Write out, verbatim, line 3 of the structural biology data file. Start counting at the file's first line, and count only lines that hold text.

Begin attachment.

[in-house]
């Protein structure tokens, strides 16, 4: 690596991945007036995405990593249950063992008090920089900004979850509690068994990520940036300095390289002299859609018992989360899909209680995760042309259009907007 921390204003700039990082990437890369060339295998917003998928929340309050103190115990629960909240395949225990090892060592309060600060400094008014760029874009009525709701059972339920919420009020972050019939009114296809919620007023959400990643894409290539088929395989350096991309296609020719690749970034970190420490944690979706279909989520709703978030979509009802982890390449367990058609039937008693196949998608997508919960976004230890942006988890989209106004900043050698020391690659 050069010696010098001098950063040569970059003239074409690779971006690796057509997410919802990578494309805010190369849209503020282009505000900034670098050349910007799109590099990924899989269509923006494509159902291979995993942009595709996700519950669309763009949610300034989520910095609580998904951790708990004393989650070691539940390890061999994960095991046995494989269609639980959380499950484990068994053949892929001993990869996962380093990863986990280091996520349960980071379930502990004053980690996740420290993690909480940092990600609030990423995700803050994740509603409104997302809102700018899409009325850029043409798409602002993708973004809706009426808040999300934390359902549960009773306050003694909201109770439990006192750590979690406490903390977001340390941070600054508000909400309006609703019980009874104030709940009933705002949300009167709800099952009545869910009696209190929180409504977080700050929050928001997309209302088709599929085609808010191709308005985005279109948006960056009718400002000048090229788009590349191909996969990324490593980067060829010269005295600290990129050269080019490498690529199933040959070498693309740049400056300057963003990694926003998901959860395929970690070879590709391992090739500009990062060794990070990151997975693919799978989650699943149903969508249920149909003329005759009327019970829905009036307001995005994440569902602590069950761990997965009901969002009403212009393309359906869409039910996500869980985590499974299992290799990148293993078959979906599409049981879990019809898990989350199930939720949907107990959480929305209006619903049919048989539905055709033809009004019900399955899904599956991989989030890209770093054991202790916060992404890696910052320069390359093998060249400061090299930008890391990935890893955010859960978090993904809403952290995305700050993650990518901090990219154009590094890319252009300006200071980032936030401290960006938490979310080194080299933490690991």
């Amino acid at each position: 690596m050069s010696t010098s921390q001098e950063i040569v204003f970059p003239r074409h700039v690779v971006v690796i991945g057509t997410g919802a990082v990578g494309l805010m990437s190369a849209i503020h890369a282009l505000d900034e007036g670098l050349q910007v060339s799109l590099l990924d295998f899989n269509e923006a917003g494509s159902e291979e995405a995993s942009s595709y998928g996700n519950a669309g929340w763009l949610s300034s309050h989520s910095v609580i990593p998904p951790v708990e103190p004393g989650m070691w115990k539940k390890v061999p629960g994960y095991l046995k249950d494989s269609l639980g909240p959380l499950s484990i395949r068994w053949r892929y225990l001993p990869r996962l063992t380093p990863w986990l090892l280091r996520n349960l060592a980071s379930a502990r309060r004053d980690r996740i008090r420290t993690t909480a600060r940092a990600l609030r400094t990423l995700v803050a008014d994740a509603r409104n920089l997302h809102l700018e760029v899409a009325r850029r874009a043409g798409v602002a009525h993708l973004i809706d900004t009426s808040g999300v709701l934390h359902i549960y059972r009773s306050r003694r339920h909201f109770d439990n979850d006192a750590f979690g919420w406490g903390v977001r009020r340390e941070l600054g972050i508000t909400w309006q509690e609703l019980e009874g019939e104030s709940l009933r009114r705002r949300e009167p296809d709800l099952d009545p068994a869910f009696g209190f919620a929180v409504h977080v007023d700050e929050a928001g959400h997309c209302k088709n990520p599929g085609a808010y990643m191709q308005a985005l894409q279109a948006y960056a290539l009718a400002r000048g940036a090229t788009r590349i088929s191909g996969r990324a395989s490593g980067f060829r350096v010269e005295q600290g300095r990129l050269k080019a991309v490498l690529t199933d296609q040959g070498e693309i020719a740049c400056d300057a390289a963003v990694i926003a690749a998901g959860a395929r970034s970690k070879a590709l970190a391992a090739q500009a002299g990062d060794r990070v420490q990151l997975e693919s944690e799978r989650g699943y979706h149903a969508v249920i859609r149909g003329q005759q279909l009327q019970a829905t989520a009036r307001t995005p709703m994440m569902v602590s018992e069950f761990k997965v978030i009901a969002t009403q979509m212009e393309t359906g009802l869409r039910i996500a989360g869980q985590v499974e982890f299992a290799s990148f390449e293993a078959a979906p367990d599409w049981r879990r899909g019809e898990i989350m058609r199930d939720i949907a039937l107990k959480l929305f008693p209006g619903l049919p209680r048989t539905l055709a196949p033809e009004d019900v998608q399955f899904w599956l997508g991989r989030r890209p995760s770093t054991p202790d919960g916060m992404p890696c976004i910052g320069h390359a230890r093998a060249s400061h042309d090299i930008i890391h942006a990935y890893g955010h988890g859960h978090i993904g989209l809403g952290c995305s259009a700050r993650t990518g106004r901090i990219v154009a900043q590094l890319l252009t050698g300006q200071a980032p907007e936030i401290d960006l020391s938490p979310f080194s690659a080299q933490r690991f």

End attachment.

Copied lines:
């Amino acid at each position: 690596m050069s010696t010098s921390q001098e950063i040569v204003f970059p003239r074409h700039v690779v971006v690796i991945g057509t997410g919802a990082v990578g494309l805010m990437s190369a849209i503020h890369a282009l505000d900034e007036g670098l050349q910007v060339s799109l590099l990924d295998f899989n269509e923006a917003g494509s159902e291979e995405a995993s942009s595709y998928g996700n519950a669309g929340w763009l949610s300034s309050h989520s910095v609580i990593p998904p951790v708990e103190p004393g989650m070691w115990k539940k390890v061999p629960g994960y095991l046995k249950d494989s269609l639980g909240p959380l499950s484990i395949r068994w053949r892929y225990l001993p990869r996962l063992t380093p990863w986990l090892l280091r996520n349960l060592a980071s379930a502990r309060r004053d980690r996740i008090r420290t993690t909480a600060r940092a990600l609030r400094t990423l995700v803050a008014d994740a509603r409104n920089l997302h809102l700018e760029v899409a009325r850029r874009a043409g798409v602002a009525h993708l973004i809706d900004t009426s808040g999300v709701l934390h359902i549960y059972r009773s306050r003694r339920h909201f109770d439990n979850d006192a750590f979690g919420w406490g903390v977001r009020r340390e941070l600054g972050i508000t909400w309006q509690e609703l019980e009874g019939e104030s709940l009933r009114r705002r949300e009167p296809d709800l099952d009545p068994a869910f009696g209190f919620a929180v409504h977080v007023d700050e929050a928001g959400h997309c209302k088709n990520p599929g085609a808010y990643m191709q308005a985005l894409q279109a948006y960056a290539l009718a400002r000048g940036a090229t788009r590349i088929s191909g996969r990324a395989s490593g980067f060829r350096v010269e005295q600290g300095r990129l050269k080019a991309v490498l690529t199933d296609q040959g070498e693309i020719a740049c400056d300057a390289a963003v990694i926003a690749a998901g959860a395929r970034s970690k070879a590709l970190a391992a090739q500009a002299g990062d060794r990070v420490q990151l997975e693919s944690e799978r989650g699943y979706h149903a969508v249920i859609r149909g003329q005759q279909l009327q019970a829905t989520a009036r307001t995005p709703m994440m569902v602590s018992e069950f761990k997965v978030i009901a969002t009403q979509m212009e393309t359906g009802l869409r039910i996500a989360g869980q985590v499974e982890f299992a290799s990148f390449e293993a078959a979906p367990d599409w049981r879990r899909g019809e898990i989350m058609r199930d939720i949907a039937l107990k959480l929305f008693p209006g619903l049919p209680r048989t539905l055709a196949p033809e009004d019900v998608q399955f899904w599956l997508g991989r989030r890209p995760s770093t054991p202790d919960g916060m992404p890696c976004i910052g320069h390359a230890r093998a060249s400061h042309d090299i930008i890391h942006a990935y890893g955010h988890g859960h978090i993904g989209l809403g952290c995305s259009a700050r993650t990518g106004r901090i990219v154009a900043q590094l890319l252009t050698g300006q200071a980032p907007e936030i401290d960006l020391s938490p979310f080194s690659a080299q933490r690991f």